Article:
I have Parkinson’s. Here’s how brain electrodes changed my life.

Article By: Tash Clark

Tash Clark underwent deep brain stimulation surgery to treat symptoms of Parkinson’s Disease. She says it changed her life, in positive and negative ways.

I was diagnosed with early-onset Parkinson’s Disease at the age of 35. At the time of my diagnosis my two children were aged 11 and nine. They would ask me if I was going to die. But they both said to me, 'Don’t worry mum, you will always be mum to us'. Throughout their schooling years, they were bullied about me. Other kids would say, 'How come your mum shakes?' Eventually, they wouldn't let me take them to school, which was very hurtful, but I understood how cruel kids can be.

When I was diagnosed I always said that I would not let anyone touch my brain. I would take 100 pills if I had to, no-one was going to touch my brain. This changed several years later when I told people about my diagnosis. After talking about it more, I realised I needed to do something if I was going to enjoy my children growing up. I was finding myself unable to walk safely, my balance was poor, and I was often too fatigued to carry out my daily routine. So, I went to the Flinders Hospital to start the work for the Deep Brain Stimulation operation which took over 12 months to prepare for.

The work-up to the surgery was very intense, with several trips from my home in Tumby Bay (on South Australia’s Eyre Peninsula) to Adelaide. I had to see a psychiatrist and psychologist to assess my mental state, test medication, and take scans and MRIs to make sure they were putting the electrodes in the right position.

Then the call finally came - they had a date for my surgery. I prepared my family the best way I knew how and re-did my will, planned my funeral service and probably the hardest thing I did was write a letter to my husband and children, only to be given to them if I didn’t make it through the surgery.

The night before surgery in 2016, when I had to say goodbye to my children and husband, it was very tough, but I am truly very grateful to my team of amazing people that took care of me. Thankfully I made it through the surgery with flying colours and I will be forever grateful to the team at the Flinders Hospital.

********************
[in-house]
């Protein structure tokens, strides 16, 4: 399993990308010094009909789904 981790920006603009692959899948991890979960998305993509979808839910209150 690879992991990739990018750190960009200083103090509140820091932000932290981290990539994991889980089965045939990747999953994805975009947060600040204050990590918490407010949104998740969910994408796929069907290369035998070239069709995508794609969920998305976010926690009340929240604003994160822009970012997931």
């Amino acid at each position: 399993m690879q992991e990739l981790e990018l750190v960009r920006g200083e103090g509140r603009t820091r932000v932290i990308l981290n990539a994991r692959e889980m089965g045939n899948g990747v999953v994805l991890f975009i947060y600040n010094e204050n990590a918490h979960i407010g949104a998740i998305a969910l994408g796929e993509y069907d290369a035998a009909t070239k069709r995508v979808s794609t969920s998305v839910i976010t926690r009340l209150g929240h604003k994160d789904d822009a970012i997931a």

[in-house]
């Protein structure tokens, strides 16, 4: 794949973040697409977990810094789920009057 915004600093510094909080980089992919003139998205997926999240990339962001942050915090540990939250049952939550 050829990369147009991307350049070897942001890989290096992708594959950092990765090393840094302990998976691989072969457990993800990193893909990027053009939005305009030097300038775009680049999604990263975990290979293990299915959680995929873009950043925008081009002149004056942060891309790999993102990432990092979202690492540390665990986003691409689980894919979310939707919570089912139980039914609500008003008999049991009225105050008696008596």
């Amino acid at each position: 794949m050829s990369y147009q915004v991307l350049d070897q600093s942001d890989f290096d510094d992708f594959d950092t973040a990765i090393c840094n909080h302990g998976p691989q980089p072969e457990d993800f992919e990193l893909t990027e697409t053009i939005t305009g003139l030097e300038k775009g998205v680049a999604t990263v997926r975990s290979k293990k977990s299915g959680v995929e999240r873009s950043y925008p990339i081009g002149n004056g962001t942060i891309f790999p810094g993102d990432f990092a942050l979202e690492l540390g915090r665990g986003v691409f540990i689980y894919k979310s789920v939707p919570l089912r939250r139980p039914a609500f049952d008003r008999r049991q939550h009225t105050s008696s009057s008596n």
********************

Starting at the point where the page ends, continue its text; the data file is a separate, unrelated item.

Two electrodes were placed deep in my brain, sending signals to the battery on my upper left chest area. Once the system was switched on, the change was instantaneous. I was able to walk well, my balance and coordination improved, my speech became clearer and less slurred. Physically and mentally, the improvement was incredible.

It was a little rough for the first 12 months - backwards and forwards to Adelaide for adjustments to the stimulation but when you get it right you feel amazing. You actually feel like you have another chance at life, until the honeymoon period is over. Then reality hits you.

One thing I have always said since my surgery is that I don’t feel the same person anymore. It’s hard to explain or even understand but it’s a feeling that is very real. I don’t feel attractive anymore, I’m self-conscious about how I walk and my self-image has really been affected. I think I’ve also become less empathetic and find it difficult to relax - I’ve got to be on the go all the time. I only go out when I am feeling good and looking good, so what my friends and family see is sometimes not me.

Then a few years after the surgery I attempted to take my own life a few times. These were all split-second decisions, they weren't a cry for help, it was an end to a struggle. I think when you live in constant pain it takes a hold on you. All aspects of Parkinson’s is a struggle: walking, talking, everything.

I am now learning how to look after my mental health by exercise, bike riding, swimming, going to the gym and walking my little dog, Raffi. I am hoping that I can continue to keep on the same track as I am at the moment and that I am able to keep those deep, dark thoughts at bay.

When I look back at my journey I can see that the surgery has changed my life in so many ways - some positive and some negative. I know that if I had not had the surgery, I wouldn’t be able to do what I do now as I don’t function without it - simple as that. The physical benefits of the surgery far outweigh the mental effect if you keep a good check on everything, know the signs and take note of how you are feeling. I am also the support co-ordinator of the Eyre Peninsula Parkinson’s Support Group. While I am helping others, I am not thinking of myself.

Today I am adjusting to having a support worker with me every day except the weekends. I am grateful but it’s hard to have someone come into your home and help as I am a very determined, independent lady. My home is now also being modified for me to make life easier for when I am not so mobile.

Today, I look at Parkinson’s disease as a lifestyle challenge, not a death sentence. I try to stay positive and make the most out of every day and I believe I was given this challenge for a reason.


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